Cambridge City Council Information on grants etc for energy efficiency and low carbon heating for low income households (not necessarily on benefits.)
PECT website PECT offers friendly and helpful services to individual households
Trustmark website Advice and to locate certified advisers and installers
Simple Energy Advice Government endorsed advice.
Open Eco Homes Local advice from Cambridge Carbon Footprint, with details of events and tours coming up, seminars and the case study archive.
Big jobs cost money and you will probably need to find an installer to do the work as well. This page has some advice and links to other resources to help you.
Peterborough Environment City Trust (PECT) was formed in 1993 and has been an independent charity since 2012. They offer a range of services to individual households in Cambridge City, Fenland, Huntingdonshire and East Cambs including support with:
To access this support please call 0800 8021773 or complete the referral form
Before you do anything significant to your home it makes sense to have a reasonably long term plan. Otherwise you may find yourself undoing some or all of what you have already done at a later stage, or missing opportunities. For example, if you need to replace windows and you intend to install external wall insulation make sure that you do the windows first, or better still at the same time.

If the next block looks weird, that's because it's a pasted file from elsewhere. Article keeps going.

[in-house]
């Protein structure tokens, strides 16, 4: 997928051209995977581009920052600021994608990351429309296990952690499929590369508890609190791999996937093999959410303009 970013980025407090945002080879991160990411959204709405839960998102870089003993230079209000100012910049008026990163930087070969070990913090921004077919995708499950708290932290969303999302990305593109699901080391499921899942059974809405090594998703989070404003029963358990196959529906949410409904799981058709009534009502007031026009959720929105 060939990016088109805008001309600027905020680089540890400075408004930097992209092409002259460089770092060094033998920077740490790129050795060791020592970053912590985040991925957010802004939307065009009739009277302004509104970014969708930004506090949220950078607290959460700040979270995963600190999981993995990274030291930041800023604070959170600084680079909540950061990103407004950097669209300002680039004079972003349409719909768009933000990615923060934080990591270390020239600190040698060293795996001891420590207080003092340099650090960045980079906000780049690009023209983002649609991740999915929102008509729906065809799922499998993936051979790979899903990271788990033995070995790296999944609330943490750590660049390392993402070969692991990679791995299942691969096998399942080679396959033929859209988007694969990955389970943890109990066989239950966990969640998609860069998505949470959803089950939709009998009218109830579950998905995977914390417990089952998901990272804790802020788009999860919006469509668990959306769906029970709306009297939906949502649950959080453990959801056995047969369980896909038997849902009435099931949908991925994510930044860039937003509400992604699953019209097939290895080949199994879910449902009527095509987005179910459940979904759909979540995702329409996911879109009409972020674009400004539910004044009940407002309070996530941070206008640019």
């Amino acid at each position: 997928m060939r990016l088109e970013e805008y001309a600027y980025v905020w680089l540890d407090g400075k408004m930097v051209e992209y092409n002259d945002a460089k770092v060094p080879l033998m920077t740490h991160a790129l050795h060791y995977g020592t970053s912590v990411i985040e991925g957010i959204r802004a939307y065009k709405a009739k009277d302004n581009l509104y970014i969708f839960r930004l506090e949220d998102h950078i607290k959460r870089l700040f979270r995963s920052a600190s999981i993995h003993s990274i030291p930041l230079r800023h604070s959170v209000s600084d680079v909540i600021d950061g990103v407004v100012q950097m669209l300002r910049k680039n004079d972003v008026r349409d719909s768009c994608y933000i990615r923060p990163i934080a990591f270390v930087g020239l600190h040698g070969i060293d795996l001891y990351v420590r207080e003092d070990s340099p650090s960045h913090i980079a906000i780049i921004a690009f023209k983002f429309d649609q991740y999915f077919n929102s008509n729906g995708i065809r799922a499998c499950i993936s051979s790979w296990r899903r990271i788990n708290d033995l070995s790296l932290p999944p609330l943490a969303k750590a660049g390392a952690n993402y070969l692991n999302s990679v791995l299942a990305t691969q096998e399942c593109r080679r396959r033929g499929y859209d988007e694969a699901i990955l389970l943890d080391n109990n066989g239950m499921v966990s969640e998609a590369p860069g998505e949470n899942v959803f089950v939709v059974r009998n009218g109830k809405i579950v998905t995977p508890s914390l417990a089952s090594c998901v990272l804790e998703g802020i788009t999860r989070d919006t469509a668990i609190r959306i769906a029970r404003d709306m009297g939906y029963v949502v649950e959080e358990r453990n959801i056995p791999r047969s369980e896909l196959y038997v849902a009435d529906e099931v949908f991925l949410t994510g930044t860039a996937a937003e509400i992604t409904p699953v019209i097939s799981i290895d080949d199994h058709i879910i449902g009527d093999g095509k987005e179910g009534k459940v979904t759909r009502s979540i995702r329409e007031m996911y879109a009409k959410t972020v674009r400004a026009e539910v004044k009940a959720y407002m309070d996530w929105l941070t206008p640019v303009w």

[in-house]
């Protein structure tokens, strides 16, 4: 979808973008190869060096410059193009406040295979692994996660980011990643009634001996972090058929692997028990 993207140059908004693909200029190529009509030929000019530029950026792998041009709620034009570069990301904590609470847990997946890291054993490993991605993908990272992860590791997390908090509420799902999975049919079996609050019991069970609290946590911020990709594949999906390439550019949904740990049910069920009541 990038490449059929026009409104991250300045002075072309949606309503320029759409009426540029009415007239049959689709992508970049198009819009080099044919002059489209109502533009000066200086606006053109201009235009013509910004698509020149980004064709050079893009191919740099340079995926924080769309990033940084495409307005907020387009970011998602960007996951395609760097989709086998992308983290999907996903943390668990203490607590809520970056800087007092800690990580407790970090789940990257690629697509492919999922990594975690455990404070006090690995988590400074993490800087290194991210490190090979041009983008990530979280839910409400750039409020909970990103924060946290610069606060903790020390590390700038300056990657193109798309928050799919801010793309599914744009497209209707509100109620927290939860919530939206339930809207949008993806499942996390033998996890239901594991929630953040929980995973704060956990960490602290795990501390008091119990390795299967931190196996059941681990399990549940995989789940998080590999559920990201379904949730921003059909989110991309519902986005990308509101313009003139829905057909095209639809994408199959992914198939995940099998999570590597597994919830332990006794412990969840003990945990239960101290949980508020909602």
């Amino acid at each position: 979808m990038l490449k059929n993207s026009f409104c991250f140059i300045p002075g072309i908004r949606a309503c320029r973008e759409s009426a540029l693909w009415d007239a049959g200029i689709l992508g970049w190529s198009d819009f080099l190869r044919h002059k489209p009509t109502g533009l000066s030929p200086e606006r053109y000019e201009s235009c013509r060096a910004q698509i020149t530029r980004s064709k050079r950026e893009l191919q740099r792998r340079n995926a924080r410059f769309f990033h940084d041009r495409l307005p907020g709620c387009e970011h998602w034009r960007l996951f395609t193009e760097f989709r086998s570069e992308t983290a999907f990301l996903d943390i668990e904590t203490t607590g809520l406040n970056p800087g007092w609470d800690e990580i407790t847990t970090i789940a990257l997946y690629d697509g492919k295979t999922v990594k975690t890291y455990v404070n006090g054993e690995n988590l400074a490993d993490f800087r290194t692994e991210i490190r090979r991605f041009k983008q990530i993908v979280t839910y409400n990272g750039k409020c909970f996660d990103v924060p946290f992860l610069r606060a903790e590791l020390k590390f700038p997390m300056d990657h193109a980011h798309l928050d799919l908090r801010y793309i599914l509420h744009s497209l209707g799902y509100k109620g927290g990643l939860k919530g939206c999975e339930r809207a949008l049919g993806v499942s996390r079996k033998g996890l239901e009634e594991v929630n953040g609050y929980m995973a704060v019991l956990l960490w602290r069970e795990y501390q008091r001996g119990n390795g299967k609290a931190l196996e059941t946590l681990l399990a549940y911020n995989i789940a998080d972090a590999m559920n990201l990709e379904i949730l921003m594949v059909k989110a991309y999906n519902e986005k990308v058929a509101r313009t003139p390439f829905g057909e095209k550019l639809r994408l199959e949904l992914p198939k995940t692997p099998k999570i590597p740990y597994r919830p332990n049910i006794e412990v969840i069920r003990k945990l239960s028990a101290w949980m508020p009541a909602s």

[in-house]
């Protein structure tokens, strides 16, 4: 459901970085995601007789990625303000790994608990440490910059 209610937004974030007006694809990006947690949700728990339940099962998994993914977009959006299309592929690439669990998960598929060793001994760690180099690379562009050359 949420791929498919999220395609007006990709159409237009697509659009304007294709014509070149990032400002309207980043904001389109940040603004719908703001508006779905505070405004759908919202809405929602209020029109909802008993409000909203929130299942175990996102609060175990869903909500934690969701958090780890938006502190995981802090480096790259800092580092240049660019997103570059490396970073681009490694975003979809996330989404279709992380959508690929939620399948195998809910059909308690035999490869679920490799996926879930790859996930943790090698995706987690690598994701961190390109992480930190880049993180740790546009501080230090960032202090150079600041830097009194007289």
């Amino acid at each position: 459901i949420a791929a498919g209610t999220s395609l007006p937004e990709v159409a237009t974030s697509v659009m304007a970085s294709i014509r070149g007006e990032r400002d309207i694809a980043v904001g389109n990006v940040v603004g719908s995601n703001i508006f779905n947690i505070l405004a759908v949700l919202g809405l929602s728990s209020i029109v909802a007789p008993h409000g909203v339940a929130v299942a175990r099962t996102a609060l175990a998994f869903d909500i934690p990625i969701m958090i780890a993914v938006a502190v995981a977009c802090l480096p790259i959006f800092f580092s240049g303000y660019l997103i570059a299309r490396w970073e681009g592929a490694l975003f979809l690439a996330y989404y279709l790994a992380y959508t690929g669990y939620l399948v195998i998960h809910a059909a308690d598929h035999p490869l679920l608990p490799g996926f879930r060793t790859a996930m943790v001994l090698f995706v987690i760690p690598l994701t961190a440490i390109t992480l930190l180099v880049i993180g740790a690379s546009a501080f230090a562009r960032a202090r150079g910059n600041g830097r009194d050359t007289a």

Also, most changes carry an element of risk and some combinations of changes have additional risks. To get an idea of how complex this can be: see this interaction matrix from the National Housing Maintenance Forum.
To help you plan, most people need advice. In the past it was common for installers to sell energy efficiency measures piecemeal, without considering a whole house approach or attention to detail. This sometimes lead to problems with damp, mechanical failures (bits falling off!) or simply failing to achieve the expected efficiency savings. As a result, a new standard has been devised for professionals to follow and a certification scheme called Trustmark. We recommend you take a look at the Trustmark website here.
The new standard (called PAS 2035) requires that each project has a professional retrofit coordinator. Their job is to (amongst other things):
You can find out more about the background to this scheme from the British Standards Institute.
The trust mark site has a page to help you find retrofit coordinators but not everyone trained in PAS 2035 is listed there.
There are ballpark costs for the service on Check a trade. These charges do not include design work that may be needed for some jobs. For example solid wall insulation often needs design work for how to handle windows, doors, eaves and the wall/floor junction. For this you need a retrofit designer - who may or may not be the same person.
At the moment the main sources of grants and subsidy are:
The government publishes some figures for costs for renewable energy systems and there are also some reasonably objective sources for costs online. You might find these useful.
Finding reliable installers who understand what you need to do is very important. Your retrofit coordinator will help if you have one. In addition:
As well as the installers mentioned in the Open Eco Homes resources, we suggest you look at Heat Geek and their certification scheme - see Heat Geek certified installers There are not many in this area but the number is increasing. Beware some of these are for gas boilers, not heat pumps.
In addition, we have had recommendations (but no guarantees) for these heat pump installers: